Primary angle closure glaucoma in Sabah, Malaysia

Leslie T W Wong, Shamsul Azhar Shah

Research output: Contribution to journalArticle

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Abstract

Aim: to determine the incidence rate and pattern of acute primary angle closure/primary angle closure glaucoma among the major ethnic groups in Sabah, Malaysia. Methods: This was a retrospective study of 71 patients with acute primary angle closure who presented for the first time to the Eye Clinic at the Queen Elizabeth Hospital, Kota Kinabalu, Sabah, Malaysia, from 1 January 2001 to 31 December 2005. Patients were identified from the patient registry at the clinic. Information was obtained from review of the case notes and was entered into a data collection sheet in tabulated format for analysis. Pearson's chi-squared test and Fisher's exact test were used to determine any association between qualitative variables. Independent t test was used to determine the statistical significance when comparing between 2 means. One-way analysis of variance was used to test for differences among 3 or more independent groups. Confidence intervals for incidence and relative risk were calculated at the 95% level. A p value of <0.05 was taken as statistically significant. Results: The incidence rate for primary angle closure glaucoma among Kadazan people was 1.33/100,000 (95% confidence interval, 0.23-2.44) and in Chinese people was 2.71/100,000 (95% confidence interval, 0.05-5.36). The mean age of patients with primary angle closure glaucoma was 59.9 years (SD, 9.13 years). The incidence was highest among people aged 60 years or older, with an incidence rate of 17.25/100,000 per year (95% confidence interval, 5.3-29.2). Patients with acute glaucoma who lived within 30 km of the hospital were 6.9 times more likely to present within 1 week of the symptoms than those who lived further away (95% confidence interval, 1.44-33.83; p = 0.008). Peripheral iridotomy was more effective for patients who presented within 1 week (p = 0.035); patients who presented within 1 week had an 8.7-fold better chance of the condition being controlled with peripheral iridotomy alone (95% confidence interval, 1.1-73.0). Conclusions: Both Chinese and Kadazan people have a relatively high incidence of primary angle closure. The condition is associated with older age. Delay in presentation for treatment is associated with travel distance, and reduces the likelihood of a successful peripheral iridotomy.

Original languageEnglish
Pages (from-to)7-11
Number of pages5
JournalAsian Journal of Ophthalmology
Volume10
Issue number1
Publication statusPublished - Feb 2008

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Angle Closure Glaucoma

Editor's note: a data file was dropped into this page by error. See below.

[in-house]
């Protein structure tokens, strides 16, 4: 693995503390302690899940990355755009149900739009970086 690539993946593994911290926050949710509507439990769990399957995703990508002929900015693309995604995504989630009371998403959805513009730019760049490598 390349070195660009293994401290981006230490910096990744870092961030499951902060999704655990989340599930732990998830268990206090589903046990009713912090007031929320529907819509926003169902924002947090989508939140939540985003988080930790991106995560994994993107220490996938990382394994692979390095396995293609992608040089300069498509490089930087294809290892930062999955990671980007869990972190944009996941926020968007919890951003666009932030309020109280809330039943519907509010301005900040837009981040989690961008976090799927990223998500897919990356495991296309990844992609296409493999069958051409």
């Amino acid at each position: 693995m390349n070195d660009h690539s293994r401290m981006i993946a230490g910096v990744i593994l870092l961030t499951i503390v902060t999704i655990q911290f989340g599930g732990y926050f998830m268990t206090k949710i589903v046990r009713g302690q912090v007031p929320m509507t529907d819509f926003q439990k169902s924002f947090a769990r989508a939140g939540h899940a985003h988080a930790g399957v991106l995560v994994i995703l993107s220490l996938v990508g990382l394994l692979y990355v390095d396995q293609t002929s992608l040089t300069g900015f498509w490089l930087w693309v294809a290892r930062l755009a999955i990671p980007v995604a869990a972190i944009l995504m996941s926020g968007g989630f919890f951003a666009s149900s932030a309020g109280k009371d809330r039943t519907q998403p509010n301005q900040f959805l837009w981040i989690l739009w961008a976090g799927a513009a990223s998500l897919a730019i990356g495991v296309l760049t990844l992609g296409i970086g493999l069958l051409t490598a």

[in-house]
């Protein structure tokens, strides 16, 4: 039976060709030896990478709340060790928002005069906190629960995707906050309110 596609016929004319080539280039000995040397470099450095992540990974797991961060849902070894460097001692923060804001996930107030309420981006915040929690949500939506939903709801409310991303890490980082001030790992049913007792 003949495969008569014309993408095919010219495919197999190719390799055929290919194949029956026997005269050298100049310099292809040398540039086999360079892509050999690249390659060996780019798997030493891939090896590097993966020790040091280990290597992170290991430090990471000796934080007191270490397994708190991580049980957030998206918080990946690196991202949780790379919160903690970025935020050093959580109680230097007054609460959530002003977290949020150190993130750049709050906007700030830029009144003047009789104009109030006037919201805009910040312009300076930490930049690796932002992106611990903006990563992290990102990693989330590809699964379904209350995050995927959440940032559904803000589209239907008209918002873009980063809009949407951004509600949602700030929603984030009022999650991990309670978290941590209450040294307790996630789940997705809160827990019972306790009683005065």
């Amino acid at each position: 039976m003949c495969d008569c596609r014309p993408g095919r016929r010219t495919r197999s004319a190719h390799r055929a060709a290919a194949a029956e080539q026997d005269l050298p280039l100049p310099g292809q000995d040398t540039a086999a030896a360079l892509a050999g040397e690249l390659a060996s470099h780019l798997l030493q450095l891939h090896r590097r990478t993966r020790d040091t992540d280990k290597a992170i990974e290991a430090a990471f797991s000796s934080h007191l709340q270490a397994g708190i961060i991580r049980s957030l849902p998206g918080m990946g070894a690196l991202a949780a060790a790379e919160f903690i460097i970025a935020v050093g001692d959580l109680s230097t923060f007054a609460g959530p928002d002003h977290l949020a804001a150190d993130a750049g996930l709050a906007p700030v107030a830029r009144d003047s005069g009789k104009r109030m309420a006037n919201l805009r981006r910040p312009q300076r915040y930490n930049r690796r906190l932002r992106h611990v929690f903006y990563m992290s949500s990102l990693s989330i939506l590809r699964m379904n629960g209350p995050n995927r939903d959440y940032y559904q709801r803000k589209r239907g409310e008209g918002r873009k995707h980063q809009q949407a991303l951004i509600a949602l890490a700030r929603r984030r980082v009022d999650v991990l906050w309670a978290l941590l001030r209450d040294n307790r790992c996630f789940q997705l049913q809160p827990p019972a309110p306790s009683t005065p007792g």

Malaysia
Confidence Intervals
Incidence
Ethnic Groups
Glaucoma
Registries
Analysis of Variance
Retrospective Studies

Keywords

  • Angle closure
  • Continental population groups
  • Glaucoma
  • Incidence
  • Malaysia

ASJC Scopus subject areas

  • Ophthalmology

Cite this

Primary angle closure glaucoma in Sabah, Malaysia. / Wong, Leslie T W; Shah, Shamsul Azhar.

In: Asian Journal of Ophthalmology, Vol. 10, No. 1, 02.2008, p. 7-11.

Research output: Contribution to journalArticle

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abstract = "Aim: to determine the incidence rate and pattern of acute primary angle closure/primary angle closure glaucoma among the major ethnic groups in Sabah, Malaysia. Methods: This was a retrospective study of 71 patients with acute primary angle closure who presented for the first time to the Eye Clinic at the Queen Elizabeth Hospital, Kota Kinabalu, Sabah, Malaysia, from 1 January 2001 to 31 December 2005. Patients were identified from the patient registry at the clinic. Information was obtained from review of the case notes and was entered into a data collection sheet in tabulated format for analysis. Pearson's chi-squared test and Fisher's exact test were used to determine any association between qualitative variables. Independent t test was used to determine the statistical significance when comparing between 2 means. One-way analysis of variance was used to test for differences among 3 or more independent groups. Confidence intervals for incidence and relative risk were calculated at the 95{\%} level. A p value of <0.05 was taken as statistically significant. Results: The incidence rate for primary angle closure glaucoma among Kadazan people was 1.33/100,000 (95{\%} confidence interval, 0.23-2.44) and in Chinese people was 2.71/100,000 (95{\%} confidence interval, 0.05-5.36). The mean age of patients with primary angle closure glaucoma was 59.9 years (SD, 9.13 years). The incidence was highest among people aged 60 years or older, with an incidence rate of 17.25/100,000 per year (95{\%} confidence interval, 5.3-29.2). Patients with acute glaucoma who lived within 30 km of the hospital were 6.9 times more likely to present within 1 week of the symptoms than those who lived further away (95{\%} confidence interval, 1.44-33.83; p = 0.008). Peripheral iridotomy was more effective for patients who presented within 1 week (p = 0.035); patients who presented within 1 week had an 8.7-fold better chance of the condition being controlled with peripheral iridotomy alone (95{\%} confidence interval, 1.1-73.0). Conclusions: Both Chinese and Kadazan people have a relatively high incidence of primary angle closure. The condition is associated with older age. Delay in presentation for treatment is associated with travel distance, and reduces the likelihood of a successful peripheral iridotomy.",
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